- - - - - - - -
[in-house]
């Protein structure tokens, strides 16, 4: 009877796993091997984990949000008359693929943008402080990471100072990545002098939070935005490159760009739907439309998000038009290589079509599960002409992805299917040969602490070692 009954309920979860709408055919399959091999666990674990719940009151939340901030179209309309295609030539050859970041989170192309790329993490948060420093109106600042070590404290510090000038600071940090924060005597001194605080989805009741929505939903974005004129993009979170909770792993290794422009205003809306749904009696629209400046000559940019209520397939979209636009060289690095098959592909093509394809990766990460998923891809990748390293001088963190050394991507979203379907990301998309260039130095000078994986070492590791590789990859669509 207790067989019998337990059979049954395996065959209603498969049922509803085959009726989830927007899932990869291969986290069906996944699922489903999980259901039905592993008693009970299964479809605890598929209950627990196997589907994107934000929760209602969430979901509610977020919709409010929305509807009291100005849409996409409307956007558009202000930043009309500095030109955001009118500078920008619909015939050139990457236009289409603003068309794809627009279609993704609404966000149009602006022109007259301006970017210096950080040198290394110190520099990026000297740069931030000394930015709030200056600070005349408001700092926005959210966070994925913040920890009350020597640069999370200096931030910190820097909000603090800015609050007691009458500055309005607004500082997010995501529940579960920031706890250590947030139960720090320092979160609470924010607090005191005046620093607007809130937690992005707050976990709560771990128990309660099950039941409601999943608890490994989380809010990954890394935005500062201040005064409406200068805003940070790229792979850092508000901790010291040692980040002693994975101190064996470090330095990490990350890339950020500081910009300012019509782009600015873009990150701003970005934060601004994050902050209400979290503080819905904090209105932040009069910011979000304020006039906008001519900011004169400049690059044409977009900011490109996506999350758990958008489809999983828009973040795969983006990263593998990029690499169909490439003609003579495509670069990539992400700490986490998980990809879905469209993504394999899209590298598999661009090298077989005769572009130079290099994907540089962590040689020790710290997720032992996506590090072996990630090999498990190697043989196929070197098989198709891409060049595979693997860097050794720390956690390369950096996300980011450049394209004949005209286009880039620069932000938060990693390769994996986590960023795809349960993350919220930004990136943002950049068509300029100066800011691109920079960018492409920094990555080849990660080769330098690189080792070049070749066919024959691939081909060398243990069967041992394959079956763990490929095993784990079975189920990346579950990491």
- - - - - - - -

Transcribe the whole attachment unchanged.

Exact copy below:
[in-house]
């Protein structure tokens, strides 16, 4: 009877796993091997984990949000008359693929943008402080990471100072990545002098939070935005490159760009739907439309998000038009290589079509599960002409992805299917040969602490070692 009954309920979860709408055919399959091999666990674990719940009151939340901030179209309309295609030539050859970041989170192309790329993490948060420093109106600042070590404290510090000038600071940090924060005597001194605080989805009741929505939903974005004129993009979170909770792993290794422009205003809306749904009696629209400046000559940019209520397939979209636009060289690095098959592909093509394809990766990460998923891809990748390293001088963190050394991507979203379907990301998309260039130095000078994986070492590791590789990859669509 207790067989019998337990059979049954395996065959209603498969049922509803085959009726989830927007899932990869291969986290069906996944699922489903999980259901039905592993008693009970299964479809605890598929209950627990196997589907994107934000929760209602969430979901509610977020919709409010929305509807009291100005849409996409409307956007558009202000930043009309500095030109955001009118500078920008619909015939050139990457236009289409603003068309794809627009279609993704609404966000149009602006022109007259301006970017210096950080040198290394110190520099990026000297740069931030000394930015709030200056600070005349408001700092926005959210966070994925913040920890009350020597640069999370200096931030910190820097909000603090800015609050007691009458500055309005607004500082997010995501529940579960920031706890250590947030139960720090320092979160609470924010607090005191005046620093607007809130937690992005707050976990709560771990128990309660099950039941409601999943608890490994989380809010990954890394935005500062201040005064409406200068805003940070790229792979850092508000901790010291040692980040002693994975101190064996470090330095990490990350890339950020500081910009300012019509782009600015873009990150701003970005934060601004994050902050209400979290503080819905904090209105932040009069910011979000304020006039906008001519900011004169400049690059044409977009900011490109996506999350758990958008489809999983828009973040795969983006990263593998990029690499169909490439003609003579495509670069990539992400700490986490998980990809879905469209993504394999899209590298598999661009090298077989005769572009130079290099994907540089962590040689020790710290997720032992996506590090072996990630090999498990190697043989196929070197098989198709891409060049595979693997860097050794720390956690390369950096996300980011450049394209004949005209286009880039620069932000938060990693390769994996986590960023795809349960993350919220930004990136943002950049068509300029100066800011691109920079960018492409920094990555080849990660080769330098690189080792070049070749066919024959691939081909060398243990069967041992394959079956763990490929095993784990079975189920990346579950990491």